For YA and Adult readers.
Soul Country’ is available online as an ebook to purchase or borrow through Amazon Kindle Books, through either a YA or Adult selection.
What's the book about?
Soul Country is a novel exploring the relationships and responses of three young people to each other, to their differing cultures, to the love they have for their ‘soul country’ and the effects that these environments ultimately have on their lives.
Comments from Bron Blake
The extracts from the Mawson Diary used in this novel are accurate, but edited, selections from the diary kept by my late husband, Dr Roger (Joe) Blake, during his year at Mawson.
In January 1958, the Mawson Antarctic research base was only four years old and, unlike the present station, which is huge by comparison, it was then a tiny isolated settlement on the edge of the Antarctic continent, relying on poor radio links, the annual visit of the polar ship, and members of other nation’s stations for communication and safety.
Roger Blake was a 21 year-old physicist, when he went to Mawson as one of the two auroral physicists, and as navigator for the three month southern seismic trip to the Prince Charles Mountains. It was the International Geophysical Year, and many countries that had not had a previous presence in the Antarctic, sent scientists south. Those nations already there, considerably expanded their programs with some opening new bases.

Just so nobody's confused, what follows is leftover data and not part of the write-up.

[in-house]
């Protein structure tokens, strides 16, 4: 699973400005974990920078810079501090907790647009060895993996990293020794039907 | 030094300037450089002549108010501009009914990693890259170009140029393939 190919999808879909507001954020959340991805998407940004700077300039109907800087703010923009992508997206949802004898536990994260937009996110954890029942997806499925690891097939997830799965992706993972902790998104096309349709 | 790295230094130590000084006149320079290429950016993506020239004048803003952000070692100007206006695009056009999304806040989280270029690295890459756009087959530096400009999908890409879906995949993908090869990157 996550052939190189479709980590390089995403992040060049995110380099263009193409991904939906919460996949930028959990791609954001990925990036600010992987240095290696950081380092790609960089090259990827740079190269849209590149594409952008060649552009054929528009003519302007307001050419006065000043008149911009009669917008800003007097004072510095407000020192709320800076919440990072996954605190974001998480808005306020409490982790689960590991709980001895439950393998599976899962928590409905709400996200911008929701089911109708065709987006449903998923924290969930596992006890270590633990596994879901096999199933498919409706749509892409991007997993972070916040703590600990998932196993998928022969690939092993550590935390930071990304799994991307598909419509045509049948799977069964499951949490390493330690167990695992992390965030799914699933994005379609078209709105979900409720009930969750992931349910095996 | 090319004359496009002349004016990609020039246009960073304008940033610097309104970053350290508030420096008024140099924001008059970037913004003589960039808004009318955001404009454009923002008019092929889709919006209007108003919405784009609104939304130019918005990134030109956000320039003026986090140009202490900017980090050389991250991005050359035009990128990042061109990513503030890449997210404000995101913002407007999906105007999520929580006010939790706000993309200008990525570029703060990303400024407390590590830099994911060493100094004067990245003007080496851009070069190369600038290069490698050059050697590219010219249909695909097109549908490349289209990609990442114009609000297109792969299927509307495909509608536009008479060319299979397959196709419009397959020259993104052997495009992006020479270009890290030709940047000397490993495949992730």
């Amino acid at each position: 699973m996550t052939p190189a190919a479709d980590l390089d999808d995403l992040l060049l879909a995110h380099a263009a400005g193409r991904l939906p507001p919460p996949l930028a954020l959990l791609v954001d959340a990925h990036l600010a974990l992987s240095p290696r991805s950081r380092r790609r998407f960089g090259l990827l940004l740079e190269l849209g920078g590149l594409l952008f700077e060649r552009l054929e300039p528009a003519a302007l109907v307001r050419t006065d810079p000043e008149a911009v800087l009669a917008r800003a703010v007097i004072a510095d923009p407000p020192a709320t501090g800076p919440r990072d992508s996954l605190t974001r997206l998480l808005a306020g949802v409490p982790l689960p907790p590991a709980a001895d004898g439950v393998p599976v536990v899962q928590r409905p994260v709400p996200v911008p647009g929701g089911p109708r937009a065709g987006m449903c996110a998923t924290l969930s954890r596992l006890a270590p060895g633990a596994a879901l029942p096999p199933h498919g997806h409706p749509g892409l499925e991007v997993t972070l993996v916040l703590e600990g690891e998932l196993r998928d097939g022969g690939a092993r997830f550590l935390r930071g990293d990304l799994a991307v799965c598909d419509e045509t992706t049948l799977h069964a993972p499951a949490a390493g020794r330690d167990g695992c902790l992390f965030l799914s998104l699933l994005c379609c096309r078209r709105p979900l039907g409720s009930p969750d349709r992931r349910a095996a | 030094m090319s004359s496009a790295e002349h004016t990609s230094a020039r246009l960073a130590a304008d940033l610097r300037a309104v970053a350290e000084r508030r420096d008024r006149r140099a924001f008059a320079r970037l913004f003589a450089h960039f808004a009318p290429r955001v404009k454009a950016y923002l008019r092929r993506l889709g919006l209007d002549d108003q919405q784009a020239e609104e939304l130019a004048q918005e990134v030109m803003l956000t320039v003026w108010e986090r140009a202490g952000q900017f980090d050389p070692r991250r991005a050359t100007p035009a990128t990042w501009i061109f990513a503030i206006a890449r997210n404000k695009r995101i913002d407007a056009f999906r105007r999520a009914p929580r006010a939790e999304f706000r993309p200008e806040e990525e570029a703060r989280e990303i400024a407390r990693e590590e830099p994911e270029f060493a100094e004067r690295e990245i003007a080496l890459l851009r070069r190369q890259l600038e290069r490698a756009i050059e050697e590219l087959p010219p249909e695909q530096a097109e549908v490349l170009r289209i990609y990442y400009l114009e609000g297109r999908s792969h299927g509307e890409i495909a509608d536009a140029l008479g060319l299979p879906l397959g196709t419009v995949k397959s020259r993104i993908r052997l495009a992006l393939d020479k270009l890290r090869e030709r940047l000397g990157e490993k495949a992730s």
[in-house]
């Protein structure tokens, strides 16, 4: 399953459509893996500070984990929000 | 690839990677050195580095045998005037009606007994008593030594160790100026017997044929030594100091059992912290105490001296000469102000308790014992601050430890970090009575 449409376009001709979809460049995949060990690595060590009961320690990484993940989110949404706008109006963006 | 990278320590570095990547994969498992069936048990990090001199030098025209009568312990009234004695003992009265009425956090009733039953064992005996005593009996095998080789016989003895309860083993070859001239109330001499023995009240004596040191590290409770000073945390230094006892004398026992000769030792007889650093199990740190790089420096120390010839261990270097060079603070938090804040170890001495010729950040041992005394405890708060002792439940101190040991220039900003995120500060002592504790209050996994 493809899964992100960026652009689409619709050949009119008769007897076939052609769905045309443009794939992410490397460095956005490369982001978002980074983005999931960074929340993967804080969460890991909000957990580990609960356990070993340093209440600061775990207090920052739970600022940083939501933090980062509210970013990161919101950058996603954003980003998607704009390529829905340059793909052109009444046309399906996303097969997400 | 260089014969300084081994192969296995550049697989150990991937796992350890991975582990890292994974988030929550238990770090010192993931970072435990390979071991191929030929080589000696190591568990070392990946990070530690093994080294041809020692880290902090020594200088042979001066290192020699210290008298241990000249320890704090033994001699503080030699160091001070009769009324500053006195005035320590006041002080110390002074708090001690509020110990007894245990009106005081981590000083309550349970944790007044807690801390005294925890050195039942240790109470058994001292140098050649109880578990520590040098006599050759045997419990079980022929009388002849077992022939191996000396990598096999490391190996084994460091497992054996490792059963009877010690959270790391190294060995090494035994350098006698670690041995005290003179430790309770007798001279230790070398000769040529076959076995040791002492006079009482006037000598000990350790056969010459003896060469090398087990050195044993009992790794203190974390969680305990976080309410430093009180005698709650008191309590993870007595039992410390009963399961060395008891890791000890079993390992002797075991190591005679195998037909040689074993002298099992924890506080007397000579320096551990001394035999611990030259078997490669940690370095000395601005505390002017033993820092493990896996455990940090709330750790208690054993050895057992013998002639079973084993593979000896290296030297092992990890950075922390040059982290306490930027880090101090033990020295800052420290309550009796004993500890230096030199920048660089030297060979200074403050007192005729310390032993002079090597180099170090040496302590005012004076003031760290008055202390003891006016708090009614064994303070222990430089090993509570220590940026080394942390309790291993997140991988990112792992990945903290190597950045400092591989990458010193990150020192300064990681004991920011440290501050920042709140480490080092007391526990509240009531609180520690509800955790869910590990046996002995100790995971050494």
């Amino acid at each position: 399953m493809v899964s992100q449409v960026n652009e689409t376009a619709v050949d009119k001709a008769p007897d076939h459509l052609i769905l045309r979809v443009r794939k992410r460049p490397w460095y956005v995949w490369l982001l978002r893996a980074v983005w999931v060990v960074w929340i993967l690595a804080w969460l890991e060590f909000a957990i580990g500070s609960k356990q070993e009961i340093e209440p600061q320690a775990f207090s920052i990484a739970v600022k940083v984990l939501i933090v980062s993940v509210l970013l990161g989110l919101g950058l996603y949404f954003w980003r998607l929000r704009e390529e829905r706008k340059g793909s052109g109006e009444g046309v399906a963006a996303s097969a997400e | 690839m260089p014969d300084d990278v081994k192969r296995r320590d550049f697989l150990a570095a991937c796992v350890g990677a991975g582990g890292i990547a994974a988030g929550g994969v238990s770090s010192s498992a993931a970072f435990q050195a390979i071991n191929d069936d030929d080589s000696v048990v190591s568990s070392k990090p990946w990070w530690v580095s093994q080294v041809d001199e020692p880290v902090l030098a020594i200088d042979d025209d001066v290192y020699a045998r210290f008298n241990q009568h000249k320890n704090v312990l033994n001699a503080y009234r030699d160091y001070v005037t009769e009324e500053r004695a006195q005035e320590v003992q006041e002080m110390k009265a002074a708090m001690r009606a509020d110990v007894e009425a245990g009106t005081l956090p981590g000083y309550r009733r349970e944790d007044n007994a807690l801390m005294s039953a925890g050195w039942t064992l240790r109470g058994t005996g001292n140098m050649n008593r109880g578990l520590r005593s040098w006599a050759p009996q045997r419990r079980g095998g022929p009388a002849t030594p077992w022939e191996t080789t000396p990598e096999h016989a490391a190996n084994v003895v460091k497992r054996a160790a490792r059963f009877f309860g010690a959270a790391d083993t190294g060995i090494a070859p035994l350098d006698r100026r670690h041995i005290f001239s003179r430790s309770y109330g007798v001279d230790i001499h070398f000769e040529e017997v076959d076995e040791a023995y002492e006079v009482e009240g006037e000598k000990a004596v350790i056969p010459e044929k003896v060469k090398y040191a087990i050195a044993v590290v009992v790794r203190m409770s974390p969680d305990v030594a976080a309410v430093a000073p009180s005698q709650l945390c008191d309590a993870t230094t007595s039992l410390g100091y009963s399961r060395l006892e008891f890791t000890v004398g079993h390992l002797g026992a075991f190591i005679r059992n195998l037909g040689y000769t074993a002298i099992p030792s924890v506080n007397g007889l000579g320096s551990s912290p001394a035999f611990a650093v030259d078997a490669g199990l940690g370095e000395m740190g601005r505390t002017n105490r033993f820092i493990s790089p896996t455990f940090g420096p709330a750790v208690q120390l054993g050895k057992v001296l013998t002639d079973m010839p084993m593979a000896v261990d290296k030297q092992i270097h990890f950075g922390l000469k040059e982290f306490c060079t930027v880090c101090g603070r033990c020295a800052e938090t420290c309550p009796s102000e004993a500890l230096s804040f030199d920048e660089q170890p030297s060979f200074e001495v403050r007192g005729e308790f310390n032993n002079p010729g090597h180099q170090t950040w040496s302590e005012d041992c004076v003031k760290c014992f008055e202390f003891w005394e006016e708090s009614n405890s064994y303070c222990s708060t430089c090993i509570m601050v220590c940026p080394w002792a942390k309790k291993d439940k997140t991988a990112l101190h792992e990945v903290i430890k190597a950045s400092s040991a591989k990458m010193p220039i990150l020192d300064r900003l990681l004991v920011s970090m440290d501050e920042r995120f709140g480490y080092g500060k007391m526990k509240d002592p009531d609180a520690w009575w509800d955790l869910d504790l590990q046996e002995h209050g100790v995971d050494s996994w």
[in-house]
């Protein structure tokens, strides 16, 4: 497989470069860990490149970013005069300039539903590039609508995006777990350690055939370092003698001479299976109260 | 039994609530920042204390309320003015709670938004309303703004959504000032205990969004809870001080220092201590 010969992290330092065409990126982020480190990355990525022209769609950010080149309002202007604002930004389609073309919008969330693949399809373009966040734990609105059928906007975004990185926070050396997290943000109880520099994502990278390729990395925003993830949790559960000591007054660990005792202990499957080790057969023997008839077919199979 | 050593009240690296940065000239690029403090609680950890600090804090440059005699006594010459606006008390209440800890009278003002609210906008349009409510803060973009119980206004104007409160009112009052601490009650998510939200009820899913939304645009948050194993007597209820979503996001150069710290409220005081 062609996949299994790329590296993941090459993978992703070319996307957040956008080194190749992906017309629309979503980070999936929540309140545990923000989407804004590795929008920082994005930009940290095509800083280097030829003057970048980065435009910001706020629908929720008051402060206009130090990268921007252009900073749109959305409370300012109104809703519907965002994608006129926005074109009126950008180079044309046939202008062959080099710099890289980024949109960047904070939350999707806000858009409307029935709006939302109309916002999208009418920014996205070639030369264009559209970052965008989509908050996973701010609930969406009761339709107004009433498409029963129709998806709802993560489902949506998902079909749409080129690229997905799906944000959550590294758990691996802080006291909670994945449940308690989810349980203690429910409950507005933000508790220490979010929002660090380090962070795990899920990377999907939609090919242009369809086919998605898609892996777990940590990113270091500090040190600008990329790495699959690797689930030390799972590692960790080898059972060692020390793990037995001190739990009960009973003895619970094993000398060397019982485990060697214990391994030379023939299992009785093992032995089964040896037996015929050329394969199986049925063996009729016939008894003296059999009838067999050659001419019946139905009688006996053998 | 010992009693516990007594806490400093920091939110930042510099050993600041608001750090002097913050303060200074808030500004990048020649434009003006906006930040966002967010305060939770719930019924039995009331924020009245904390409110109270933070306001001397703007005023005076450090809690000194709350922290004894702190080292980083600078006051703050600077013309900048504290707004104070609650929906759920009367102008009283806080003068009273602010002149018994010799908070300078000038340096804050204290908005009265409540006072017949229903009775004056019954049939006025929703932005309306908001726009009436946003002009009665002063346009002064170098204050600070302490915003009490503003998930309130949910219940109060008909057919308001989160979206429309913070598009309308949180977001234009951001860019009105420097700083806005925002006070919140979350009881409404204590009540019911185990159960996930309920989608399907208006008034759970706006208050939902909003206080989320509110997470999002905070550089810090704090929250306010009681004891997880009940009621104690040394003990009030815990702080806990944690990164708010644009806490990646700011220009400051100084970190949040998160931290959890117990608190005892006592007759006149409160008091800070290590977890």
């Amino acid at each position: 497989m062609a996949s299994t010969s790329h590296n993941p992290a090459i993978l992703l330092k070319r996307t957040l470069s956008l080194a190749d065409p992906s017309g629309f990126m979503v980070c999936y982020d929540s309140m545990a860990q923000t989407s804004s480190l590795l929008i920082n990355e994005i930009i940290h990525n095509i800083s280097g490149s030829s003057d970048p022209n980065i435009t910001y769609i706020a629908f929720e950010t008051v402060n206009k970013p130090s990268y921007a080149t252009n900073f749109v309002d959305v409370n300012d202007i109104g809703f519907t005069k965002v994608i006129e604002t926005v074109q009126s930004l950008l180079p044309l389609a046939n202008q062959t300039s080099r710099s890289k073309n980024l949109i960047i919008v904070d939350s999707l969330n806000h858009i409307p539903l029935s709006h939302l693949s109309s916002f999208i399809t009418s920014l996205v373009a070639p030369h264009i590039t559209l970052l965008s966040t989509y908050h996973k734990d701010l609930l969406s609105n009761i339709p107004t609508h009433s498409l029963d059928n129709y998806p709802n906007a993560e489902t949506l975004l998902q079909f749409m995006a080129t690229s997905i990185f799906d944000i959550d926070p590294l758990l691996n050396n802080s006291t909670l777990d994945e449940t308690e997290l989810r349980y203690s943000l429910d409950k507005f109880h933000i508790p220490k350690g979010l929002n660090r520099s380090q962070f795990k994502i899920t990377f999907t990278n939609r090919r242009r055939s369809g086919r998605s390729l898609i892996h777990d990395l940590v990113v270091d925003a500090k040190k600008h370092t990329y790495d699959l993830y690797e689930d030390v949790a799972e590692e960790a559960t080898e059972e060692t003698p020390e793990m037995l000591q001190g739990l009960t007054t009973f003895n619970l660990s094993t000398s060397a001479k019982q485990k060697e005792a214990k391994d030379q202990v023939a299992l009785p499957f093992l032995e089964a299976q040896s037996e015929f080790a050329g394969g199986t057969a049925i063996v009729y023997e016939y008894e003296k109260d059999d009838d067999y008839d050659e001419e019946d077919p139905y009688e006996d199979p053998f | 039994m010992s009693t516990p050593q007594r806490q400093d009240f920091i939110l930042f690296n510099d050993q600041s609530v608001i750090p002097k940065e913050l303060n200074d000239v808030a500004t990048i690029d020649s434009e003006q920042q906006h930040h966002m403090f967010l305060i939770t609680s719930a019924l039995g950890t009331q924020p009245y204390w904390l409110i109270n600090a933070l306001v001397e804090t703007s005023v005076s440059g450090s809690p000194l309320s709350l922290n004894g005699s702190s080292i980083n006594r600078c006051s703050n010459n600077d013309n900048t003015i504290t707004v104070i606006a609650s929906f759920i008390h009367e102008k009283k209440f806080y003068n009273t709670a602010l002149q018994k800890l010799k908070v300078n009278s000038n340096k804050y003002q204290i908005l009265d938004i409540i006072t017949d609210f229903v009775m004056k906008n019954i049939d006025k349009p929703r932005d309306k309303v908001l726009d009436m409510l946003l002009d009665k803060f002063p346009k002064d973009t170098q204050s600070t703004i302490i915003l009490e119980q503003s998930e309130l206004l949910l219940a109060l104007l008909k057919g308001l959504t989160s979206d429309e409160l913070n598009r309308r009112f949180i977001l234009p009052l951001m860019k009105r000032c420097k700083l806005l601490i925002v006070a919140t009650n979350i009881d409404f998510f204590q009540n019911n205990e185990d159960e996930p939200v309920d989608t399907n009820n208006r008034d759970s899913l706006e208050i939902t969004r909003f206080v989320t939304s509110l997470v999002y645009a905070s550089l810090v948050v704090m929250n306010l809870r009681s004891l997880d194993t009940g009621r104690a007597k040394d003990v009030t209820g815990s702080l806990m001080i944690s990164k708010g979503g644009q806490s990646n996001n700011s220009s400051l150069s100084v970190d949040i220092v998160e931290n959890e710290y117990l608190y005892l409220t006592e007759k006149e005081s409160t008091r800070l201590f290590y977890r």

For every day of the fourteen months he spent in Antarctica, Roger wrote in a diary. Much of it is scientific detail, but the major part of the diary relates the day-to-day life of a working expeditioner in this most extraordinary of continents. He documented life in detail at Mawson fifty years ago, recorded the visits of the Russians, the Australian’s visits to the Russian base of Mirny, the rescue of the Belgians, his months living under extreme conditions at the isolated Taylor Station, and the hardships which the five man team endured on the southern seismic trip.
The measurements in this diary were originally written in Imperial. For ease of understanding, I have converted them to metric.
I would also like to acknowledgement the help and assistance given by the following people and organisations:
My grateful thanks also to: